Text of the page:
The Somme Museum in Albert also presents moving film from the Great War period now modified to fit in with modern technology. Soldiers are seen from the trenches trudging across quagmire and destructed countryside to their next little piece of Hell on earth. Collect your paper 3D spectacles as you go in. Watch the introductory film to commence your visit. The video show will transform any fixed and personal impressions of 1914-19.
There are other sites commemorating WW1 in the Somme region to visit if you choose to be there. Locate Vimy Ridge fairly close to Albert. Look at the remaining traces of the war trenches. Nature is gradually taking over as they have become slowly filled in by the landscape. But it is here though that soldiers hid and fought for survival from both sides over 100 years ago. My Grand Father was a gunner for the British Artillery and served at Vimy Ridge during that war. He survived the combat but returned home to East Anglia with permanent injuries after all had ended. The sight of what remains of the trenches will concentrate your attention and focus on First World War battles around 1916.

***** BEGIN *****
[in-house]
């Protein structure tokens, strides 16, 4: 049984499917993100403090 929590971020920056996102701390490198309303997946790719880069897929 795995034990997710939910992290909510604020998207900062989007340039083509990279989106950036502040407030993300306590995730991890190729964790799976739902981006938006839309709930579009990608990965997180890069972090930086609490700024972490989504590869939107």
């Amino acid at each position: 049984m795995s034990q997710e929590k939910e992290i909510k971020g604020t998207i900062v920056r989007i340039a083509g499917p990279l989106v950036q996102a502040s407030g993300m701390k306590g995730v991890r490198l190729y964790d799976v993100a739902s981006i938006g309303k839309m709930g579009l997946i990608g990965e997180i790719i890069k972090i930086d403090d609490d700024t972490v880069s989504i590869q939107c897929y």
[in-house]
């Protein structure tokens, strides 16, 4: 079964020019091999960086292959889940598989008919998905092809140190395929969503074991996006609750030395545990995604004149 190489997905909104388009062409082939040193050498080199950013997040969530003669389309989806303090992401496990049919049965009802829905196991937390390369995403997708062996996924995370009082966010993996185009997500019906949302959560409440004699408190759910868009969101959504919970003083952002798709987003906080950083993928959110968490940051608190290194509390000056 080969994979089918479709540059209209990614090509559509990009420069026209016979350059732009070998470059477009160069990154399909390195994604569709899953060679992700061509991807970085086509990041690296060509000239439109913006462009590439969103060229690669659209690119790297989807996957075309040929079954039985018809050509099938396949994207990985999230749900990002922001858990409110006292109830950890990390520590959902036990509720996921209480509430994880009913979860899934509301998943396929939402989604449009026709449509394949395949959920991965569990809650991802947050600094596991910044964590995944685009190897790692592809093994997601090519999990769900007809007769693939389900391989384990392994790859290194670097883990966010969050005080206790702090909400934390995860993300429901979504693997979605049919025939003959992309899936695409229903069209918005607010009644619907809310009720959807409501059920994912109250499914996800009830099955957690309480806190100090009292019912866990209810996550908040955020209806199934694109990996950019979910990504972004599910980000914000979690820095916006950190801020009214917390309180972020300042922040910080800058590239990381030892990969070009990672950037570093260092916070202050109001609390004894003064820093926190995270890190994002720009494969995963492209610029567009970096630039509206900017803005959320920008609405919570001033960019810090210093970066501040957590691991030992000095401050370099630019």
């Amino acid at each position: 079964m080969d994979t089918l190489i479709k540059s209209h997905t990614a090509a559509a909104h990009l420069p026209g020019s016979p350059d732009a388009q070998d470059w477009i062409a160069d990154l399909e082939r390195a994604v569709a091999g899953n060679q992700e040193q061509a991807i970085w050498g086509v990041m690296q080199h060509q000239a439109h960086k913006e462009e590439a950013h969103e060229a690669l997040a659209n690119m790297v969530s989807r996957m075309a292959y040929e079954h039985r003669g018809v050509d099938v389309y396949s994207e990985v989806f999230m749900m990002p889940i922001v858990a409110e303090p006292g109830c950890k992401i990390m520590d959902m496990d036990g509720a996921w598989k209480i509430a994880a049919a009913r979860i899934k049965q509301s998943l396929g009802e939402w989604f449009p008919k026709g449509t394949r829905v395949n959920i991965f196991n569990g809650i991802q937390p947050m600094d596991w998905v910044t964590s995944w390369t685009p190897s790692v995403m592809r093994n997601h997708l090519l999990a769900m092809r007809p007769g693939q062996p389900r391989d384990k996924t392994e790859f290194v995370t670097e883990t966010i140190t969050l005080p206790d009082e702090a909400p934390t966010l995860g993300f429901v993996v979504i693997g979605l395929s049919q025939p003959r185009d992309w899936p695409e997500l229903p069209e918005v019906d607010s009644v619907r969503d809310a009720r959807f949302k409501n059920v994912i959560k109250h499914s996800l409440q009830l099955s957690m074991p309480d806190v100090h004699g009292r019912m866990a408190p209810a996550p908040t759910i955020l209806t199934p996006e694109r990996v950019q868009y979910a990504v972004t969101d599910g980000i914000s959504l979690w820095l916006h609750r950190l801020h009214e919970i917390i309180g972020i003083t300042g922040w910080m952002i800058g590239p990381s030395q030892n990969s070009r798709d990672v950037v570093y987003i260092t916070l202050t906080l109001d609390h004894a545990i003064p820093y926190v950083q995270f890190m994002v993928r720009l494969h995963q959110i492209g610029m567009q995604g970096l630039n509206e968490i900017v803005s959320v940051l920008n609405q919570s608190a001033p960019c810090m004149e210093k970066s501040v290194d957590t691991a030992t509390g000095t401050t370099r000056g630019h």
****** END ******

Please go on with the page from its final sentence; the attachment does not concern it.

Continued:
The Canadian forces contributed much to the security of French territory at this time. A vast memorial to their lives and sacrifice stands close to Vimy Ridge as a permanent reminder of their identities. Walk up the steps and review their names. All of those who died during the Battle of the Somme are carved in stone for eternity.
Go to the town of Arras in the Picardy area as well. This was a major centre of WW1 operations at the time. Visit the crude underground tunnels at the Wellington Memorial that had been cut out of the solid ground so far below. Thousands of Allied troops lived in them for such a long period prior to conducting a not too successful raid on enemy trenches along the Eastern Front. The war attempt on victory was relentless for both sides during the Great War.